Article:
This fuckup didn't happen today, it was back in 1992. But there’s a lot of stories about medical professionals and their quiet acts of often invisible heroism in the news right now. I thought that this week, I would share one of my own stories about them. Because while they are absolutely heroes in our midst, some of those life-saving stories and incredible acts come with a laugh or two along the way. These laughs, as they often do, come at my expense. It’s a price I gladly pay to give you a much needed moment to breathe in all of the hell we are enduring together throughout the world right now. Enjoy, Chris Yes, I know, I’m a complete fucking idiot. Let’s just get that out of the way from the start. My only defense was that I was a teenager in the 90's at the time, and my dick was doing most of the thinking for me. On the whole, I’m a reasonably intelligent guy. My dick however, is much like one of those morons you meet who is all balls, no brains. Despite the fact that thinking with my dick got me through highschool at the top of my class, it has proven itself repeatedly to have no memory, no conscience, and what I will simply classify as “questionable moral fiber”. An obscure, late 20th century English philosopher known for his ballistic dentition once said “Dicks have drive and clarity of vision. They’re not clever.” and he was correct. But like most people who are all balls and no brains, that kind of decision making invariably leads to collecting good stories, and occasionally being scarred for life. This is one of those good stories, and it’s about a scar. I was sixteen, vacuously stupid, and the world as I knew it revolved entirely around my radiant affections for one hell of an awesome girl. She was short, beautiful, built like a soccer player, and had curves in all the right places. Miraculously, she was also my steady girlfriend. We had a magnificent system that involved a standing weekly date. This almost always consisted of exactly three things: dinner, a movie, and the furious, passionate, awkward sex that only inexperienced young lovers can have in the contorsionistic confines of an automobile. Good times. On the right day of the week you could catch a 2nd run movie at the Alpine Twin for just a couple bucks. Urban sprawl hadn’t reached far enough yet to consume all the best spots for privacy, and we knew every one of them. It was a great time to be young and in love. God is not without a sense of humor, however, and one particular week fate would throw me a curve. A movie had just come out that her father wanted to see. In a tormentative moment of parental schadenfreude, they decided it would be a great idea to join us on our weekly movie night for a wholesome double date. I was trapped. I couldn’t say no, her dad was a towering giant of brooding scowls who instilled the fear of God in me. He was an incredibly kind and funny man, but he commanded my respect and there was absolutely no doubt he held the fate of my love life at his whim. I was a nerdy, country kid from the wrong side of the tracks and he made it very clear that I was dating his daughter only so long as both her and him deemed that acceptable. She adored me, he tolerated me, and it was my lowly position to be grateful for the opportunity. I was fine with that. I was spending every Saturday night with her sowing my wild oats, and going to church every Sunday with him praying for crop failure. So we all met at her house, the whole family piled into their car, and off we went. We didn’t go to our comfortable, low-budget, second-run theatre out on the north end of town with the thin crowds that encouraged sitting towards the back well away from anyone who could see wandering hands and notice the whispers of young lovers. We went out to the fancy first-run theatre, the gigantic cineplex and shining star of the lower west side, Studio 28, where we would be packed side by side with strangers and held to much higher standards of socially acceptable behaviour. Studio 28 was massive. Thousands of people filled its acres of parking lots and watched the latest movies on twenty different massive screens with reclining seats in air conditioned comfort. One movie cost more than what we would spend for a month's worth of dates at Alpine - including food. But her dad was funding the entire expedition and I was happy to just be with her. My lovely girlfriend however, was a hormone-driven, devious genius, and happened upon a simple idea that changed my life forever. She noticed that they list not only the start times of the movies, but the duration as well. It had never for a moment crossed my mind that we didn’t all have to go to the same movie. Studio 28 was so massive that not only did they have a ton of different movies playing, many of them shared the same start times. She found a completely different show to catch, sorted out the details with her dad, and off we went on our own. She had stared into the bleakness and brilliantly wrought forth for us the greatest commodity of young lovers who live with their parents: privacy. For such a monumental day in my life, I don’t even remember what the movie was. But I do remember spending an hour and a half in the dark getting each other as worked up as we dared. The lines of socially acceptable behaviour were a lot tighter back then, but we were enjoying them to the best of our youthful ability. Our movie got out, and we made the long walk to the back-forty of the parking lot hand in hand and hopped in the car. We had no concrete idea when her parents' movie would get out, so we were just hanging out, waiting, and of course sharing only the most chaste and pure of good Christian thoughts. Just her, me, and our collective sexual tension that burned with the power of a supernova. It really was only a matter of time before it all reached criticality. Because sitting in a glass bubble in the middle of a thousand cars is totally the best possible place to be doing such things. I was a little on edge, but that didn’t stop her. It certainly did, however, limit our options. The good news was that I at least had a clear line of sight all the way up our row, and would easily see anyone approaching from the theatre. I kept a watchful lookout, and she decided to take action. In a matter of a few seconds, she was sucking my dick like it was filled with her father’s acceptance. Not a moment later, I saw the crowd of people start pouring out of the theatre doors. It didn’t take me long to spot her parents, hand in hand. Her dad’s bright blue shirt stuck out in the crowd, even though they were still a quarter-mile away. And then, at that exact moment, is when I fucked up. That’s when I did one of the dumbest things in my entire life; I made a split-second trivial decision that would leave me scarred forever. Now, what I could have done is simply reach down, gently pull her head out of my lap, and have a mildly disappointing end to some fun, gone on with my day, and been just fine. Hell, given how far away they were, the hair-trigger of a teenage boy, and her skillful abilities we could have likely finished without pushing our luck. The problem with wisdom is that you don’t get it until five seconds after you need it. What I did, in a moment of youthful stupidity, was say “Your dad’s coming!” and sit up straight in my seat. And that, my dear reader, is the exact moment that shit got real. Please understand that what I’m about to describe is much like a car crash. It will take me far longer to describe it than it took to actually happen. All of this transpired in just a moment, but that moment is burned into my brain forever. I apologise now, that it shall be burned into yours. When you share this story with your friends, you’ll know they got to this part when you see them adjust themselves in their seat. No man is immune to this effect. In one smooth powerful movement driven by pure reflex and fear, without a moment’s conscious thought, she snapped her head up, bolted upright in her seat, and while making that transition from laying on me to sitting next to me she stuffed my dick back into my jeans and ran that fuckin zipper all the way home with the power of an angry linebacker. The problem is I had never unbuttoned my pants, and it was a lot smaller when it came out ten minutes ago than it was when she decided to cram it back in through, what was now, much too short of a hole. She fought it in there in half a second, it just wasn’t situated as well as it needed to be. Then, with the delicate touch of a bricklayer she had yanked that zipper though several inches of my most delicate sensitivities and made me one with my Levi’s. It happened in the blink of an eye. I was absolutely convinced I was going to die. The pain was far worse than what you imagine right now. It was radiant and consuming. She had caught roughly…very roughly...the entire front of the most sensitive skin I own and interlaced it down nearly the full length of the zipper. I could glimpse a thin line poking out the front, and there was nothing I could do about it but sit there with tears running down my face and her parents approaching. She immediately knew what had happened, subtlety is not a skill I possess even on my best days. I think it may be when I levitated, shooting to the ceiling, howling in pain that she got her first hint that something was wrong. She was mortified, I was in agony, and the shitshow had just begun. I untucked my shirt to cover the obvious injury, and wiped my tears. It was hard travel across the great prairies of the parking lot. I heard they lost five good men, and at one point had to start eating the horses to survive. But eventually, months later, her parents finally made it to the car. The first battle was the parking lot. Several hundred people had all gotten out when we did and had to find their way to the exit. It took half an hour of stop and start agony while we all shuffled into place and trickled out onto 28th street - a bustling busy main thoroughfare of the lower-west side. And the fun was just beginning. Florida makes oranges, Idaho makes Potatoes, and Hollywood makes movies. But Michigan, we make potholes. Northbound 131 is a washboard of suspension testing craters that can knock your teeth loose. Because of the complicated interaction of freeze-thaw cycles, capillary action of water retention in asphalt, and the fact that we run snow plows for a third of the year there is a regular pattern of patched sections on the highway spaced at predictable intervals for miles on end. And I felt every one of those sonsabitches as we launched and bounded from pock to pock, all along my dick. It took about thirty minutes to get from Studio28 to their house. That was the longest half hour of my life. I felt every bump in the road in between my own heartbeats as I throbbed in agony sitting awkwardly in the back seat. The only saving grace was that her and her mom were making small talk about the movies they had each seen and my opinion didn’t matter. I sat there sniffling and rubbing my swollen, red eyes. When her mom asked me if I was okay I uttered the only word I could manage on the entire ride home. “Allergies”. We made it to her parent’s house, said our goodbyes, and she walked me across the street to my car. It took more work to get into my mom’s old boxy beige Pontiac Grand Prix than it did to get out of her parent’s SUV, but I made it, tenderly. Mission two accomplished, her parents had no idea. So that crisis was averted. Now, I had to choose. I was on the edge of The City. If I went East, I could fight my way through traffic to the giant gleaming state-of-the-art hospital located right downtown and wait in line in the emergency room. If I went West, I was heading towards home and in my own small country town was a little Med Center staffed with only a handful of people whose main job was helping people with minor bumps and bruises, and keeping the critical patients alive long enough for the ambulance to get there and haul them off to one of the much larger neighboring cities. I headed towards home. It was farther, but faster. I hopped on I-96 and blasted into the night more scared of hitting a deer than being pulled over for speeding. I figured if any cop pulled me over, all I had to do was show him my situation and there wasn’t a man in the world who would fault me for being in a hurry. I had a much higher chance of getting a police escort to the Med Center than getting a ticket, so off I went as fast as Mom’s old Pontiac would carry me. I arrived without incident and walked gingerly through the front door. I’d never been to the Med Center before. My parents were on the rescue squad of the local volunteer fire department so anything short of a sucking chest wound in my house was dealt with by someone running for the jump-bag in Dad’s truck. Any sort of injury was handled on only the best of equipment: the kitchen table. Life’s different in a small town. That’s why I wasn’t even slightly surprised when I walked in the front door and the triage nurse at the front counter stopped typing, looked me straight in the eye with genuine concern on her face and said “Chris, are you ok?”. It was my mom’s friend. Not only did this woman know me, she’d known me since I had training wheels on my bike. I knew she was a Nurse. Half the women in my world were Nurses, my mom was a Nurse. She worked at a nursing home filled with other Nurses. How the hell was I supposed to remember that one of her best friends just so happened to work at the Med Center. I should have gone East. “No Ma’am” I said, and quickly added, wincing, “please don’t tell my Mom” “What happened, show me what you did” Now, I grew up around trauma and emergency medicine. Back then they were dispatched with one-way pagers the size of a brick that looked like walkie-talkies. There was only one channel for the whole county, and every department had its own unique series of musical tones that told us who the message was for. It squawked and whistled all day and night and you never even noticed it. But when the BEEDEEBEEDEEBEEDEEBEEDEE-DOOOOOOOOO-----DEEEEEEEEEEEE sound that designated our unit came over that radio, it would take you out of a dead sleep before they got to the “COOPERSVILLE UNIT TWO-OH-FIVE” part of the message and Mom, Dad, or sometimes both, were headed out the door on a dead run before it stopped talking. If this happens while you’re out somewhere with Dad in the truck, you’re along for the ride. It was somewhere around age twelve when “stay in the truck” just didn’t work for me anymore. I’d learned where babies came from by watching a screaming Asian woman have one on the tailgate of a Subaru in the McDonald’s parking lot. I’d seen bodies mangled and I knew first hand why they called the people who ride crotch-rocket motorcycles “Organ Donors”. I’d learned the smartest and most heroic humans alive fly in AeroMed, and I knew that rescue crews have no problem working up to their elbows in your blood and then going out for pizza half an hour later. It’s just meat. I was also well aware that the strongest, hardest, most stoic, most unimaginably un-fucking-fazed woman you’ll ever meet, is a Triage Nurse. So I lifted up my shirt. And, for just a moment, I saw her humanity crack through her professional stoicism. I pray that you go your entire life and never once hear a Triage Nurse say “Oh Dear” when she looks at whatever injury you have. It’s up there with getting a prostate exam and hearing the Doctor behind you say “Aw, fuck!”. You don’t want any part of this situation. There was no paperwork, and my ass never touched one of the beige plastic chairs in the tiny waiting room. She stood up and walked me through the door behind the counter and ten seconds later I was sitting on the crinkly butcher paper of an examination table with my legs dangling over the edge. A Nurse who was only ten minutes older than I was came in just a moment behind me. Thankfully, I didn’t know her at least, but I’d have liked to under different circumstances. She held a BP cuff in one hand and a clipboard in the other and asked me how I was feeling and if I had any allergies. We chatted for perhaps a whole minute before she asked me what was wrong. I lifted my shirt. She took it well, just a tiny gasp before she got her shields back in place. But her blush betrayed her. She held tight to her professionalism and assured me that the Doctor would be right in as she stumbled gracefully backwards out of the room. However, I did notice that she never did get my BP, temp, or anything else. The Doctor was indeed, right in. I had been sitting there less than five minutes when he strolled into the room and said “So, I hear you’ve had an interesting evening.” He pulled up a little rolling stool, put on a pair of gloves, and scooted up for a front row seat between my knees as I sat sideways off the edge of the table. We discussed how I had gotten myself into this situation, and he surveyed the damage. I found it ironic that the one person who had shared this experience with me and who could truly appreciate what I was going through was the one person who was completely at ease with the situation. Of course…..it wasn’t his dick. It was also the first time I’d gotten a real look at things myself, and it was worse than I’d imagined. The skin on the bottom of my shaft was peeking out through the golden teeth of the zipper all the way from about a half inch above the bottom of the zipper to the top. There was way more blood than I had noticed at first and it had stained my pants several inches in every direction. The total zipped length was nearly five inches, and it was under tension on the inside because the standard response to pain is for your dick to shrink up like a stack of dimes. The added effect, because my brain is an asshole, was that the pain just intensified once I got a look at it. He pulled out a pair of trauma shears and we discussed what he was going to do about half a second before he did it with a running commentary. He planned on cutting my pants off around the zipper. I was fine with this, off is good, let’s get this off - free me from my golden restraints good Doctor! Deftly, gently, and with surprising ease the shears sliced right through the seams and folds of my jeans. He cut the bottom through several layers of denim and seams straight up to the base of the zipper, and sheared off either side about four inches away, leaving me with two flaps joined only by the teeth of the zipper and the button on top. He spun on his wheels, reached in the third drawer behind him, pulled out a pair of cutters like I would have in my toolbox, and snipped off the bottom half-inch of zipper entirely. It fell to the floor and landed with a wet plop. He gently unbuttoned what was now a much smaller piece of my pants, and examined it closely for a couple minutes with a flap held in either hand. Then he said something you never, ever, want to hear any manner of medical professional say to you. “We’re gonna go on three...” We’re…..WHAT!? Where? Whatthefuckare... “One” There was no motherfucking Two. Three was an outright lie. The way out was as blindingly fast and traumatic as the way in. The entire process was loud, a wild blur of motion, and terrifying. In what I have absolutely no doubt was a process he had experienced before, he tore apart the two halves of my zipper with the haymaker strength of a farm boy and kicked himself away from the side of my examination table with both feet to send himself rocketing backwards across the tiny room well clear of the wild reflexive punch I swung through the space his head had occupied a split second before. He landed in a heap, half fallen off his rolling stool, with a piece of my jeans in either hand and an accomplished smile from ear to ear. That all happened in less than a second. It took exactly the amount of time it took me to say “MOTHERFUCK-....eh?” The good side is, it didn’t actually hurt all that much when he did that. The bad side was, the blood was now rushing to my dick and it was throbbing with every heartbeat. It hurt like all hell. We both took a moment to compose ourselves and both spoke at the same moment, saying the exact same thing. “Are you alright?” I looked at the sad strip of hamburger laying in my lap, surrounded by a terrifying amount of dried blood in matted black hair. It looked like Edward Scissorhands had given me an old fashioned. “No?” I had visions of sutures, staples, and all forms of Spanish Inquisition cock torture that I was about to endure and was blissfully thankful that all he needed to do was clean everything off and tape a strip of gause to it. After the most unpleasant experience I’ve ever had involving my dick being cleaned, complete with being hosed down with Betadine, now it I just looked like I’d fucked an Oompa Loompa. I asked what would happen if I got a hardon, would I bleed to death or something? He assured me that the last thing I was going to get in the immediate future was an erection. After a few days it would be fine all on its own. I thanked him for saving my manhood, secured my pants with my belt, hid the giant square hole in front under my shirt, and headed home. I tossed my shredded jeans in the trash, took a shower that involved the creative application of a baggie and a rubber band that moments before had been holding the wing on my model airplane. He was right, I didn’t have any danger of getting a hardon for over a week. The throbbing pain became a dull ache that would hover just on the edge of being actively conscious of it. Sleeping was complicated, but I managed. After a few days it didn’t hurt at all, and a couple weeks later I was back to normal. In the third week a full operational test proved that all repairs had been completed and that all systems were operating within nominal specifications. But it’ll be a cold day in hell before I let a woman zip me up again. I’ll take care of that on my own, thank you. The scar is considerable, tapering to half an inch wide at the base and running front and center along the bottom of my shaft up to the tip. It’s been the topic of more conversations and won more stupid bets than I want to think about. But it’s part of me, a part of my life, and I’m just thankful that despite the relentless abuse and poor decisions my dick has endured, that all in all, things are working just as they should thanks to the compassionate care of a young country Doctor and a small team of Nurses. Thank you to everyone in the medical profession, of any rank and stripe, for enduring all that you do to help us fumbling idiots live to see another sunrise. You are awesome. With my kindest regards, cb ---------Addendum Edit, Because holy shit my inbox. In the end, like all good stories, things actually worked out alright. Her and I resumed our weekly Pontiac wrestling match and eventually as we gained wisdom, experience and the seasons turned warmer, found several much more comfortable places to explore each other’s bodies. All in all we dated for a little over a year in total. Our relationship ran the natural course of typical highschool lovers, and ended just as it should have. We both ended up dating each other’s friends, such is life in a small town, and went on with our lives. Her Dad never really did like me all that much, and that’s ok. I was a shitty teenager and certainly didn’t have the best of intentions for his daughter. That’s ok, she wasn’t nearly the good little girl he thought she was. But we were, on the whole, decent kids and we came out alright. He was a good and righteous man and was worth my respect; though I wouldn’t learn the true depths of that until I gained a lot more maturity. He died years ago, far too young, from a heart that wasn’t worthy of the love he carried for so many people. She’s married now, with a couple kids and what I hope is a good and happy life. I haven’t talked to her in decades, but I sincerely wish her well. I healed up just fine. This all happened back in 1992. Over the years the scar has faded to being something that’s still there, but hardly noticeable. It looks more like a shadow now, or a slight discoloration. You can still spot it, if you look, but it’s something that doesn’t get mentioned by anyone unless we’ve been together for several months and they’re really exploring my cock. I have to think it’s fine now, as I’ve been complimented many times on it’s appearance. I’d like to thank the many people who have read this and commented on my writing. I’m just starting out on the path to being an author, and I’ve been posting my stories here on Reddit to see if anyone liked them. It turns out, you really do, far more than I imagined. With all of my heart, thank you. Your support and enjoyment of my dopey stories means far more to me than I can adequately express. I’m still learning how to find my voice, but you’ve certainly helped me along on the path. If you enjoy my writing, there’s much more of it out there, and even more coming. Check my profile and you’ll find half a dozen other stories scattered about the Reddit universe. You're welcome to follow me or friend me on here if you wish. I would be sincerely honoured and I'm working to earn an audience, and even someday a paycheck. You’ll also find my YouTube channel (I make science and technology educational videos as my day job), and my Patreon if you’d like to support my work. I’m a full time YouTuber now, and for the past year. Though after your responses to my stories lately, I think I’ll add Author to that as well. And for the ridiculous number of people who have begged for a goddamned pic, fine. Go to Imgur, it's /a/WbCHtEw it's VERY NSFW Yes, that’s really me. Yes, it’s real. No, I’m straight, but thank you. TL:DR - A bit of adventuresex at a movie theatre resulted in a blowjob and I get zipped up epicly. Had to go to the Dr and learned my mom's best friend worked there. I was scarred for life. It's a long story but worth your time, read it, you'll like it.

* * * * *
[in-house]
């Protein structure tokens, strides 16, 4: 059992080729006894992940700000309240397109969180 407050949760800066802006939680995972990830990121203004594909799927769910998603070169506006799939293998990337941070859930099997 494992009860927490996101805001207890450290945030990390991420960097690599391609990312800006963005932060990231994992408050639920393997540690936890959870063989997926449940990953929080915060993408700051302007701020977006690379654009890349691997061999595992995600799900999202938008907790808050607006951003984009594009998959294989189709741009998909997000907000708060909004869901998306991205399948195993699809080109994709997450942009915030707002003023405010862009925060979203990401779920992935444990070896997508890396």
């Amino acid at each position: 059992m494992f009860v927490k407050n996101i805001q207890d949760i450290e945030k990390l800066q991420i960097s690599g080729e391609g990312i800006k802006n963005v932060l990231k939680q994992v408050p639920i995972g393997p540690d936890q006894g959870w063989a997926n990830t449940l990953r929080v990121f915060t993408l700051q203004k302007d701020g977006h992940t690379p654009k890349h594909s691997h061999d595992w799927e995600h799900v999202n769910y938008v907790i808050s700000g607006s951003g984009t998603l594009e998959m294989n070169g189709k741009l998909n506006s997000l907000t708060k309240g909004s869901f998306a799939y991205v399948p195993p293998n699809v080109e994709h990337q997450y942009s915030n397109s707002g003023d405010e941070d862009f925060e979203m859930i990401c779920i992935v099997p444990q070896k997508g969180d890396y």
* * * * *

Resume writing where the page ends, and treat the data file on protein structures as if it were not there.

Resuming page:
https://www.debatedrills.com/en/blog/debate-game-moving-tautology-robust-theory-competition/?edit Listen to a T 2NR from the past few years (or twenty) and you’d struggle to avoid hearing the exclamation that “debate is a game!” in some form or another. Meanwhile, many who answer T will either reject the foundational premise that debate is a game, or will posit that while it may be a game, certain elements to that game are more important than competitive aspects that topical debates attempt to preserve. This article accepts the initial premise that debate is a game; debate does have axiomatic elements of competition that render it what many would consider “a game”. However, there are gaps in explanations and understanding on both sides of this debate, from disagreements over what the central purpose of debate is and how to best effectuate that, to even foundational disagreements over terminology, or what makes something a “game”. This article aims to clarify some initial premises of what it means for something to be a game, as well as to forward a more nuanced theory of competition that moves beyond simple, well-worn tautologies that often go no further than “debate is a game which must be fair since it’s a game.” Instead, I posit that the negative should defend that there exist a set of benefits to be garnered from debate, and that none of those benefits can be effectuated sans the competitive elements of debate. What does it mean for something to be a “game” to begin with? Colloquially, people use a game to just refer to something we do for fun. Monopoly, Yahtzee, soccer, etc. are all “games” in that people play them for fun; however, one important through line is that they do have some element of competition to them, insofar as they involve multiple parties attempting to achieve some zero-sum goal (Player A winning at the expense of Player B winning). Accordingly, one can adopt a rough definition of a game (at least in a context most analogous to debate) as a voluntary activity players partake that has a “winner” and a “loser”. As such, it’s irrefutable that in the purest sense of the word, debate is a game. There are two team, only one of whom can win, and they show up to a series of competitions to vie for a set of prizes that are zero sum. Many object that debate is more than a game; calling it a game compares it to meaningless competitive like flipping coins or playing Minecraft, but debate offers some educational potential that exceeds said meaningless games. However, this objection conflates something being a game with it exclusively being a game. Put differently, debate might be much more than “just a game”. In fact, it might be qualitatively different than any other game that we choose to play, with value greater than something like Minecraft. However, the fact that it’s a game and something more does not refute that it is, at a fundamental level, still a game. However, the neg going for T and winning that it’s a game doesn’t mean the neg automatically wins, nor does it mean the Aff automatically loses. Unfortunately, the level of sophistication and nuance that a lot of these debates take place at treats such a premise as such; if it’s a game, then obviously things related to games (i.e., fairness) should be preserved, and if not, then there’s zero reason to care about fairness, with neither team moving beyond this. Yet, there are ways that this can be handled better on both sides. Although this will vary depending on the debate and the specifics of the positions on both sides, teams would do better to take for granted that there are, descriptively, axiomatic elements of competition that render debate a game. However, the neg should need to defend that preserving those elements is valuable; in contrast, the aff should have to defend that there are changes to such aspects of competition that would be valuable, or that even if the Aff makes the game a bit less fair, the benefits from such a deviation are worth it. I’ll go into each of those lines of offense and how each side can thoroughly and persuasively unpack some of that in ways that go deeper than how it’s usually debated. As mentioned above, the neg’s arguments here are usually circular at best and tautological at worst. The neg will typically identify correctly that debate is a game, but leave it at that, with a question-begging assertion about how games need to be fair because they’re games and games require rules to make competition even. Further, the neg will often have difficulty explaining what makes fairness an “intrinsic good”; who cares if it’s axiomatic of competition? Why does it matter if the Aff makes the game a little less fair, or even breaks the game down? There needs to be some reason to partake in that game to begin with, and a reason the game is made meaningfully worse by the Aff’s model of debate. However, the set of reasons why preserving competitive equity enhance the quality of debates and viability of the activity readily present themselves, without having to resort to tautologies that preserve the game just because it’s a game. At a fundamental level, what distinguishes debate from a classroom conversation or an academic conference is that not everyone is on the same side; there’s a winner, and there’s a loser, and only one of each. This adversarial relationship between parties in the discussion has a series of effects on the ways the conversation or argument goes down; in a non-adversarial setting, everyone could just agree and move on, but in debate there need to be meaningful points of differences for the judge to make a determination that one side was better than the other. This necessitates rejoinder by the negative of the affirmative, and structurally distinguishes debate from a non-adversarial activity. Put differently, any conversation will have someone being “affirmative” insofar as they say something, but only debate has a “negative”, or someone tasked with disagreeing. For any competitive activity to function, there needs to be a set of rules that govern what players can or cannot do. Regardless of whether these limits on what people do are imposed externally or more organically created, games always carry expectations for what behavior is allowed and what behavior is not. For example, in a game of soccer, you can’t grab the ball with your hands. Imagine a player did that; many would just accept that this isn’t allowed and leave it at that. However, also imagine the player makes a series of arguments about why they should be allowed to handball (perhaps that it helps build stronger arms and that maximizing exercise should be the goal of soccer). Just asserting that they “broke the rules” no longer suffices; you’ve made a descriptive claim about a set of rules and they’ve questioned whether those rules or the game as currently constructed should exist that way. Instead, you need to force yourself to actually think about why fidelity to some set of rules is good and why this practice should not be allowed. Without engaging this player on the specifics of why handballing might be good exercise, you instinctually would think that some agreed upon rules are valuable, because players in any competitive game need to know what’s necessary to win, what’s allowed, and what is not. Absent such a set of “predictable win conditions”, how would the game function? Player A might think exercise is the ultimate goal and handball to boost muscle, Player B might think training for track is the most important goal and run across the field without time constraints, and Player C might like tennis more and just bring a racquet onto the field. Different people relate to soccer in different ways and find different things valuable, and all of those things can reasonably be construed as being the most important thing from the game. But, fundamentally, the game itself breaks down if everyone can deviate from a shared, intersubjective norm (i.e., the rules people agree upon), and it achieves none of those benefits. This example is obviously hyperbolic, and of a much greater magnitude than anything that goes on in debates when the Aff doesn’t read a plan. But, the example should illustrate how the neg should conceptualize such circumstances: the “predictable win condition” that defines debate is that the negative has to rejoin the affirmative. Just as soccer’s win condition is scoring more goals, debate’s is disproving an affirmative. While not perfect, the norm that has developed over a period of time is that there is a topic, and the predictable win condition is for the negative to rejoin that. The negative should argue that while there can still be viable win conditions that deviate from the topic (i.e., negating a separate topic), it’s fundamentally ad hoc and unpredictable, no different than being told a soccer game is decided by who hits more home runs; while the neg can successfully compete under such a win condition, they shouldn’t have to. The above example gives a hopefully more tailored illustration of what’s going on in some of these debates; the neg’s objection shouldn’t be that debate was made harder or whatnot by having to rejoin things other than the topic, but that competitive games require predictable win conditions to work, and that deviating from the topic jettisons the only viable, ex ante way to decide who wins or loses a debate. But that still begs the question of why such a game is worth preserving. The easiest answer (and the path that I think the neg should usually take) is one that is fundamentally agnostic to the types of benefits people get out of debate, or even defining one fundamental telos of debate itself. Debate means a lot of things to a lot of different people; some do it for the research benefits, some do it to make friends, and perhaps some because they thought trophies were cool but were bad at sports (I unfortunately include myself in this latter category). People get different things from the game, and it’s certainly more than “just a game”, but the only real way to actualize those benefits is to keep it as an operational game. There might be benefits for individuals that come from deviating from established norms; speaking for 15 minutes might allow you to say more about a particularly interesting topic, or giving a 3NR might allow for extra in depth argument resolution. But once the Rubicon is crossed of deviating from a set of norms and procedures that are ex ante defined, all bets are off. Debate is still a game, and individuals still care about winning, and they will make a series of choices that slant the game in their favor, through a series of zero-sum choices that hamper the ability for the other side to actualize a lot of the other benefits of debate. To get any of these benefits, there needs to be a predictable set of rules and “win conditions”. To use an extreme example, just as soccer might not work as well if Team A can change the rules to make the winner whoever handballs the most, predictably and consistently actualizing a lot of the benefits of debate becomes meaningfully less likely if a topic can be picked by one team that risks self-servingly narrowing the range of things the other team can say. I’ve merely attempted to outline what a more warranted version of that argument would say; there are a myriad of convincing affirmative answers (namely, that some of the educational benefits created by injecting alternative forms of scholarship are more important than even the competition itself, that deviations from the topic don’t meaningfully collapse the game or render it non-operational, etc.). Notably, I avoid the language of “fairness is just an internal link” or “fairness is not a voter” since I think couching it in those terms creates a strange duality between “something being an impact” and “something mattering”, and I think muddies the water far more than it helps. Much, if not everything, of what we presume matters in debates is “just an internal link”. Nuclear war is just an internal link to massive death, which is just an internal link to not allowing people to experience value, which is just an internal link to having the potential to experience happiness. While there can be argument comparison at all levels of that chain (i.e., claiming that value to life is more important than the existence of life itself), few judges would take seriously the claim that “nuclear war is only an internal link, therefore it’s insufficient to vote neg” if not comparatively outweighed by aff offense. Similarly, while fairness may “just be an internal link” or “not a voting issue”, if the neg has won that a loss in fairness is meaningfully harmful to the ability for debate to operate as a competitive activity, and that such operation is valuable, it makes little sense to not vote neg, sans the Aff winning that something else matters more. Teams on both sides would be better served to just explain comparatively why their offense outweighs their opponents, without artificially siloeing one set of arguments as “internal links” and elevating another to the status of “impacts”. In conclusion, I hope that this article helped to present an alternative explanation of what the neg really means when they claim that “debate is a game” or that “games should be fair”. As mentioned earlier, the claim that preserving debate as a competitive activity with predictable win conditions has value is something eminently contestable, and my outline of this argument is by no means meant to indicate this is a premise that should be taken for granted. To win this debate, the neg needs to win that preserving debate as a competitive activity with predictable win conditions is valuable, and there are a slew of convincing affirmative objections to what a model of topical debate prioritizes as most important, and the extent to which the aff’s model precludes such benefits. However, the question being about whether or not preserving the game is valuable (and, relatedly, a predictable win condition vital to the continuation of said game) allows the debate to occur at a level of nuance beyond a tautology (that games require fairness which matters because debate is a game), and will lead many debaters to deploy these arguments in a more comparative and responsive way, leading to better debates.